Apr 26, 2017

RMP Rule Delayed till February 2019

On March 29, U.S. Environmental Protection Agency (EPA) Administrator Scott Pruitt signed a proposed rule to delay the effective date of the Risk Management Program (RMP) final rule amendments to Feb.19, 2019. This action comes after a series of prior delays issued by the White House and EPA in January and mid-March. In January, the White House issued a memorandum implementing a freeze on federal regulations pending further administrative review. RMP was one of the regulations subject to the regulatory freeze, and the effective date was subsequently delayed until March 21, 2017. However, on March 16, EPA Administrator Pruitt issued a final rule that provided for a further three-month administrative stay of the effective date until June 19, 2017.

Now, EPA is proposing to significantly and concretely delay the effective date of the RMP final rule amendments until February 2019. This latest delay would allow EPA more time to review and reconsider the final RMP rule amendments.

The final RMP rule amendments have encountered extreme resistance since EPA first issued them in mid-January. EPA stated that the amendments made to the final rule were aimed at modernizing RMP by (1) making changes to the accident prevention program requirements, (2) enhancing the emergency response and preparedness requirements, and (3) modifying the information availability requirements. However, numerous industry members and trade associations have continued to push back against implementation of these amendments.

In March, ACA and 20 other trade associations signed onto a coalition petition to Congressional leaders urging them to utilize the Congressional Review Act (CRA) to block implementation of this rule. ACA and the other trade associations maintained that the final RMP rule not only imposes significant new costs without identifying or quantifying the safety benefits that will be achieved through these new requirements; but that it may compromise the security of facilities, emergency responders, and communities. Moreover, ACA and the other trade associations underscored that the current RMP regulations are not in need of revision because they include requirements that have produced and will continue to drive continuous safety improvements and already provide robust protection for our employees and the public.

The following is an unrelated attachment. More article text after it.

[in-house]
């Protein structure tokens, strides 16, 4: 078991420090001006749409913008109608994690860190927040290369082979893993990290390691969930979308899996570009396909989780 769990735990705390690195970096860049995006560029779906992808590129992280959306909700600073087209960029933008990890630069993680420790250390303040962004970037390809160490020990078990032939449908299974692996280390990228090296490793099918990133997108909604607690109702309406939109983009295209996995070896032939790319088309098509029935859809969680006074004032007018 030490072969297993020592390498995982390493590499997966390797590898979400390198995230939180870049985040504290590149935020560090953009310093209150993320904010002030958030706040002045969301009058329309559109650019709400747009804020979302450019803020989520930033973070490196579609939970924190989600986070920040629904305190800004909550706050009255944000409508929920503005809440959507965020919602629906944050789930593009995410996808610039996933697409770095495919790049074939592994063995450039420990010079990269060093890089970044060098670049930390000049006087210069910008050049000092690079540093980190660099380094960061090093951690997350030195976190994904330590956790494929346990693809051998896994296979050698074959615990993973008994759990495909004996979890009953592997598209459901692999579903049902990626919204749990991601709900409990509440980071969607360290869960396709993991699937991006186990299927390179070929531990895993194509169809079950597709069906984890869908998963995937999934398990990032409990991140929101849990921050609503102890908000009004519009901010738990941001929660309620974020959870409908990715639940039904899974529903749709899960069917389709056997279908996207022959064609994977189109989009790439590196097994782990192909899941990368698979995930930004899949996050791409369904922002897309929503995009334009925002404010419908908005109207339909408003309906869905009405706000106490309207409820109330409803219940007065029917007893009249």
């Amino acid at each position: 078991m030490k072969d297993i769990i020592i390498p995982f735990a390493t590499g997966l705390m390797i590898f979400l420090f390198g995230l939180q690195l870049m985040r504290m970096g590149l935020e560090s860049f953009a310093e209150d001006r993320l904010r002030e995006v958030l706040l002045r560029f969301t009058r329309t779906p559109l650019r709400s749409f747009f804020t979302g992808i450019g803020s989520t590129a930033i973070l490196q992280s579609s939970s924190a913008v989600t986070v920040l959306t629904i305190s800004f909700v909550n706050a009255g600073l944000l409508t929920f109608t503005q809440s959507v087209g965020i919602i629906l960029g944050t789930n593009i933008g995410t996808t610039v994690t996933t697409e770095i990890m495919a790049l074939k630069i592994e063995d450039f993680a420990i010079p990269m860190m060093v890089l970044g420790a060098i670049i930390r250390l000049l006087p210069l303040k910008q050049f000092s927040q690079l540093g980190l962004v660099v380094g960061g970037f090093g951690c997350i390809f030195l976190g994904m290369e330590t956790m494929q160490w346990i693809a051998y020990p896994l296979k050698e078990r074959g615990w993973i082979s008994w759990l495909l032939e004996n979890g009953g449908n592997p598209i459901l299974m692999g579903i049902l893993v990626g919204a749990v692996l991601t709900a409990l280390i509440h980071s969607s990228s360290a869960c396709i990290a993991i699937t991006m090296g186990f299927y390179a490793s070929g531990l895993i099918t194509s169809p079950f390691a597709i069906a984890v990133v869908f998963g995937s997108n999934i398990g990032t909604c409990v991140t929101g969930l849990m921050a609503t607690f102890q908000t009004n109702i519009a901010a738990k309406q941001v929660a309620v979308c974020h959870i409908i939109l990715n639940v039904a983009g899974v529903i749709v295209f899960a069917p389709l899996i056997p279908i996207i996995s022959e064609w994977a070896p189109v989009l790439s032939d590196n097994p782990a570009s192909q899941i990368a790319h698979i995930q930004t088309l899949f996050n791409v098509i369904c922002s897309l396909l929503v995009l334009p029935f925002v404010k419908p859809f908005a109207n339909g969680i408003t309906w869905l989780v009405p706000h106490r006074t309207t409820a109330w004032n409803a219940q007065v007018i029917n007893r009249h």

Because of this coalition effort, Representative Markwayne Mullin (R-OK-2) introduced H.J.Res.59 on Feb. 1, that would allow RMP to be overturned in Congress if the CRA joint resolution of disapproval passes in both the House and Senate. Sen. James Inhofe (R-OK) is the Senate sponsor of this CRA joint resolution. Industry members and trade associations are continuing their lobbying effort in D.C. to try and push this joint resolution through Congress.

In addition, a lawsuit was filed in the U.S. Circuit Court of Appeals for the District of Columbia Circuit on March 13, 2017, against implementation of the RMP rule amendments. This lawsuit challenges the legality of the final RMP rule amendments. The suit brought by the American Chemistry Council against EPA claims that the agency exceeded its statutory authority in issuing the final rule; failed to follow procedures required by the Administrative Procedures Act and Clean Air Act for agency rulemaking; did not adequately consider costs or assess benefits; and did not adequately respond to all significant comments.